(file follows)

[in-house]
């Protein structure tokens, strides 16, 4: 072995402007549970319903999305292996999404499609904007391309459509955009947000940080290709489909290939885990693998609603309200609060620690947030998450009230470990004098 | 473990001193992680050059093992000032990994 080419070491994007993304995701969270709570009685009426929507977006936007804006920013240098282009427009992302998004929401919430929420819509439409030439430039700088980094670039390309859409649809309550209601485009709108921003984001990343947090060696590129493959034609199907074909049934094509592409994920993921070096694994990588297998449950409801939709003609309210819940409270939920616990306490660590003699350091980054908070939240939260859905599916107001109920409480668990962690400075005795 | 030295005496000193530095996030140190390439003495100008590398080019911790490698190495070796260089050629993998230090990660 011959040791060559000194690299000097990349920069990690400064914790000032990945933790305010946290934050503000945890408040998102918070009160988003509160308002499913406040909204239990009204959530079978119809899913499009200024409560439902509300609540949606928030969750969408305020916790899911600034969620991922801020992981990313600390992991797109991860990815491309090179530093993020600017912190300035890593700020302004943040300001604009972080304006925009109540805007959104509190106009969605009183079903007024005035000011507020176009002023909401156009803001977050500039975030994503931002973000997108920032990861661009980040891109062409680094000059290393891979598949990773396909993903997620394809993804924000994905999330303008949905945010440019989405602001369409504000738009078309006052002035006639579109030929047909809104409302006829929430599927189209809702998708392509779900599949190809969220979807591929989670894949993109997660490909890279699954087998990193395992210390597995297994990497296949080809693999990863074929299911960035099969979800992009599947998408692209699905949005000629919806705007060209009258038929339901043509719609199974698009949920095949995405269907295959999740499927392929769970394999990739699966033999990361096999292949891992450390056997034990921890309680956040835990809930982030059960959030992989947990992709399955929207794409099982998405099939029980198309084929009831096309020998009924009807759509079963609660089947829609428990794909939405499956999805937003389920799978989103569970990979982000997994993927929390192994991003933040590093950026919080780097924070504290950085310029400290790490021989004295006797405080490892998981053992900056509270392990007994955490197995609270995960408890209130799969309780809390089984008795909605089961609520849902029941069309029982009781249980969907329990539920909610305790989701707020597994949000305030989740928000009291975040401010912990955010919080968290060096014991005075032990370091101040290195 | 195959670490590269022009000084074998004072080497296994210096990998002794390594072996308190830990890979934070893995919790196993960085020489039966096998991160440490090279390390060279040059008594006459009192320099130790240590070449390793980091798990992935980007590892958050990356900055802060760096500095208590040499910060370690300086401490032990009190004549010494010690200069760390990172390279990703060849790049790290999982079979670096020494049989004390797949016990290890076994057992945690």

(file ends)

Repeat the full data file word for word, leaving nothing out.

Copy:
[in-house]
């Protein structure tokens, strides 16, 4: 072995402007549970319903999305292996999404499609904007391309459509955009947000940080290709489909290939885990693998609603309200609060620690947030998450009230470990004098 | 473990001193992680050059093992000032990994 080419070491994007993304995701969270709570009685009426929507977006936007804006920013240098282009427009992302998004929401919430929420819509439409030439430039700088980094670039390309859409649809309550209601485009709108921003984001990343947090060696590129493959034609199907074909049934094509592409994920993921070096694994990588297998449950409801939709003609309210819940409270939920616990306490660590003699350091980054908070939240939260859905599916107001109920409480668990962690400075005795 | 030295005496000193530095996030140190390439003495100008590398080019911790490698190495070796260089050629993998230090990660 011959040791060559000194690299000097990349920069990690400064914790000032990945933790305010946290934050503000945890408040998102918070009160988003509160308002499913406040909204239990009204959530079978119809899913499009200024409560439902509300609540949606928030969750969408305020916790899911600034969620991922801020992981990313600390992991797109991860990815491309090179530093993020600017912190300035890593700020302004943040300001604009972080304006925009109540805007959104509190106009969605009183079903007024005035000011507020176009002023909401156009803001977050500039975030994503931002973000997108920032990861661009980040891109062409680094000059290393891979598949990773396909993903997620394809993804924000994905999330303008949905945010440019989405602001369409504000738009078309006052002035006639579109030929047909809104409302006829929430599927189209809702998708392509779900599949190809969220979807591929989670894949993109997660490909890279699954087998990193395992210390597995297994990497296949080809693999990863074929299911960035099969979800992009599947998408692209699905949005000629919806705007060209009258038929339901043509719609199974698009949920095949995405269907295959999740499927392929769970394999990739699966033999990361096999292949891992450390056997034990921890309680956040835990809930982030059960959030992989947990992709399955929207794409099982998405099939029980198309084929009831096309020998009924009807759509079963609660089947829609428990794909939405499956999805937003389920799978989103569970990979982000997994993927929390192994991003933040590093950026919080780097924070504290950085310029400290790490021989004295006797405080490892998981053992900056509270392990007994955490197995609270995960408890209130799969309780809390089984008795909605089961609520849902029941069309029982009781249980969907329990539920909610305790989701707020597994949000305030989740928000009291975040401010912990955010919080968290060096014991005075032990370091101040290195 | 195959670490590269022009000084074998004072080497296994210096990998002794390594072996308190830990890979934070893995919790196993960085020489039966096998991160440490090279390390060279040059008594006459009192320099130790240590070449390793980091798990992935980007590892958050990356900055802060760096500095208590040499910060370690300086401490032990009190004549010494010690200069760390990172390279990703060849790049790290999982079979670096020494049989004390797949016990290890076994057992945690």